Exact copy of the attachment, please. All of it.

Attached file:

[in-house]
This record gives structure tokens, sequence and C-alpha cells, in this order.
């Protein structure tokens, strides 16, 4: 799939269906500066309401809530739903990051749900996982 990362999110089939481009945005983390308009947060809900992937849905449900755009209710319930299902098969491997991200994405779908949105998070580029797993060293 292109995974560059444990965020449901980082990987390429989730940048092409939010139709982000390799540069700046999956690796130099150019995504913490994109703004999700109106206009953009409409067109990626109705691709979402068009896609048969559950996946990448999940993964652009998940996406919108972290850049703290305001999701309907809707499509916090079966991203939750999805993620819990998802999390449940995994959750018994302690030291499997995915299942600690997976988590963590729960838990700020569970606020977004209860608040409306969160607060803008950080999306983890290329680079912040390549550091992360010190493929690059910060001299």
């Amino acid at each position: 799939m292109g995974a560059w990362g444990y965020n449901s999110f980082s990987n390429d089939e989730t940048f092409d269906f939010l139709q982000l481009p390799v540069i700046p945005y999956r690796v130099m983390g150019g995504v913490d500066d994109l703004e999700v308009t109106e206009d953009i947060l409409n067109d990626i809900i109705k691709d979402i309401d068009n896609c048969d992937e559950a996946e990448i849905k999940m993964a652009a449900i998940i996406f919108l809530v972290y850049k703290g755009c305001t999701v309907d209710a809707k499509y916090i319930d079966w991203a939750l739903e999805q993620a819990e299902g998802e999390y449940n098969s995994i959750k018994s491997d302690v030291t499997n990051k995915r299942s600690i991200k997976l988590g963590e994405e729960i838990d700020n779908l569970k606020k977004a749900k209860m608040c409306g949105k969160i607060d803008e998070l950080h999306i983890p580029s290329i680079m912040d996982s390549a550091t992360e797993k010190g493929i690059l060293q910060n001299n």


[in-house]
This record gives structure tokens, sequence and C-alpha cells, in this order.
């Protein structure tokens, strides 16, 4: 799939269906500066309401809530739903990051749900996982 990362999110089939481009945005983390308009947060809900992937849905449900755009209710319930299902098969491997991200994405779908949105998070580029797993060293 292109995974560059444990965020449901980082990987390429989730940048092409939010139709982000390799540069700046999956690796130099150019995504913490994109703004999700109106206009953009409409067109990626109705691709979402068009896609048969559950996946990448999940993964652009998940996406919108972290850049703290305001999701309907809707499509916090079966991203939750999805993620819990998802999390449940995994959750018994302690030291499997995915299942600690997976988590963590729960838990700020569970606020977004209860608040409306969160607060803008950080999306983890290329680079912040390549550091992360010190493929690059910060001299």
């Amino acid at each position: 799939m292109g995974a560059w990362g444990y965020n449901s999110f980082s990987n390429d089939e989730t940048f092409d269906f939010l139709q982000l481009p390799v540069i700046p945005y999956r690796v130099m983390g150019g995504v913490d500066d994109l703004e999700v308009t109106e206009d953009i947060l409409n067109d990626i809900i109705k691709d979402i309401d068009n896609c048969d992937e559950a996946e990448i849905k999940m993964a652009a449900i998940i996406f919108l809530v972290y850049k703290g755009c305001t999701v309907d209710a809707k499509y916090i319930d079966w991203a939750l739903e999805q993620a819990e299902g998802e999390y449940n098969s995994i959750k018994s491997d302690v030291t499997n990051k995915r299942s600690i991200k997976l988590g963590e994405e729960i838990d700020n779908l569970k606020k977004a749900k209860m608040c409306g949105k969160i607060d803008e998070l950080h999306i983890p580029s290329i680079m912040d996982s390549a550091t992360e797993k010190g493929i690059l060293q910060n001299n």